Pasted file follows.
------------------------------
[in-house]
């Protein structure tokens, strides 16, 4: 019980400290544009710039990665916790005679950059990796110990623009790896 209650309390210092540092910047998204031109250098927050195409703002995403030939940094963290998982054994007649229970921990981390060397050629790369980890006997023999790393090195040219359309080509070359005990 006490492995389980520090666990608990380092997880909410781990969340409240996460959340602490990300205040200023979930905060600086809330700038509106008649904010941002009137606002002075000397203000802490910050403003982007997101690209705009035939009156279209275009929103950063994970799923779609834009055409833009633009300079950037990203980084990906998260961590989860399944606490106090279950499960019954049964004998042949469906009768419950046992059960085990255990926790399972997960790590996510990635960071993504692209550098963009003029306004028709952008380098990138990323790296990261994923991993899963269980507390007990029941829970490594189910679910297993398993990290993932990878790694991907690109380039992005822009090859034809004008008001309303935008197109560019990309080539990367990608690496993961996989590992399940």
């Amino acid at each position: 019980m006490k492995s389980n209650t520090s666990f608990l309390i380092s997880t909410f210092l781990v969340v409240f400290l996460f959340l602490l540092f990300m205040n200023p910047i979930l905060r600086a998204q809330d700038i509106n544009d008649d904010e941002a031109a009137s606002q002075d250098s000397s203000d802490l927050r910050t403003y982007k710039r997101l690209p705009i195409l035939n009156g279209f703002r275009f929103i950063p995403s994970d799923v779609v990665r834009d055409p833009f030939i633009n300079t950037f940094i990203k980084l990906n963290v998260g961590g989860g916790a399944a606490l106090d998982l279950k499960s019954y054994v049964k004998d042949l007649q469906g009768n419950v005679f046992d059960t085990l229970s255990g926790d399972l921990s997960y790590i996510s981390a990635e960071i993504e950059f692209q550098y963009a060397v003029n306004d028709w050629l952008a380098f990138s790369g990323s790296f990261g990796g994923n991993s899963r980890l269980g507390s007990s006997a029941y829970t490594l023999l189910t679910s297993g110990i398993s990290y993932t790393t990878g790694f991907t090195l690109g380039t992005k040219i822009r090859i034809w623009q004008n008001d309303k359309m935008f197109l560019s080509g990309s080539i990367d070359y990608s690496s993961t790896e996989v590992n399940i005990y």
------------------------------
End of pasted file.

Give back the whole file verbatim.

[in-house]
């Protein structure tokens, strides 16, 4: 019980400290544009710039990665916790005679950059990796110990623009790896 209650309390210092540092910047998204031109250098927050195409703002995403030939940094963290998982054994007649229970921990981390060397050629790369980890006997023999790393090195040219359309080509070359005990 006490492995389980520090666990608990380092997880909410781990969340409240996460959340602490990300205040200023979930905060600086809330700038509106008649904010941002009137606002002075000397203000802490910050403003982007997101690209705009035939009156279209275009929103950063994970799923779609834009055409833009633009300079950037990203980084990906998260961590989860399944606490106090279950499960019954049964004998042949469906009768419950046992059960085990255990926790399972997960790590996510990635960071993504692209550098963009003029306004028709952008380098990138990323790296990261994923991993899963269980507390007990029941829970490594189910679910297993398993990290993932990878790694991907690109380039992005822009090859034809004008008001309303935008197109560019990309080539990367990608690496993961996989590992399940």
């Amino acid at each position: 019980m006490k492995s389980n209650t520090s666990f608990l309390i380092s997880t909410f210092l781990v969340v409240f400290l996460f959340l602490l540092f990300m205040n200023p910047i979930l905060r600086a998204q809330d700038i509106n544009d008649d904010e941002a031109a009137s606002q002075d250098s000397s203000d802490l927050r910050t403003y982007k710039r997101l690209p705009i195409l035939n009156g279209f703002r275009f929103i950063p995403s994970d799923v779609v990665r834009d055409p833009f030939i633009n300079t950037f940094i990203k980084l990906n963290v998260g961590g989860g916790a399944a606490l106090d998982l279950k499960s019954y054994v049964k004998d042949l007649q469906g009768n419950v005679f046992d059960t085990l229970s255990g926790d399972l921990s997960y790590i996510s981390a990635e960071i993504e950059f692209q550098y963009a060397v003029n306004d028709w050629l952008a380098f990138s790369g990323s790296f990261g990796g994923n991993s899963r980890l269980g507390s007990s006997a029941y829970t490594l023999l189910t679910s297993g110990i398993s990290y993932t790393t990878g790694f991907t090195l690109g380039t992005k040219i822009r090859i034809w623009q004008n008001d309303k359309m935008f197109l560019s080509g990309s080539i990367d070359y990608s690496s993961t790896e996989v590992n399940i005990y």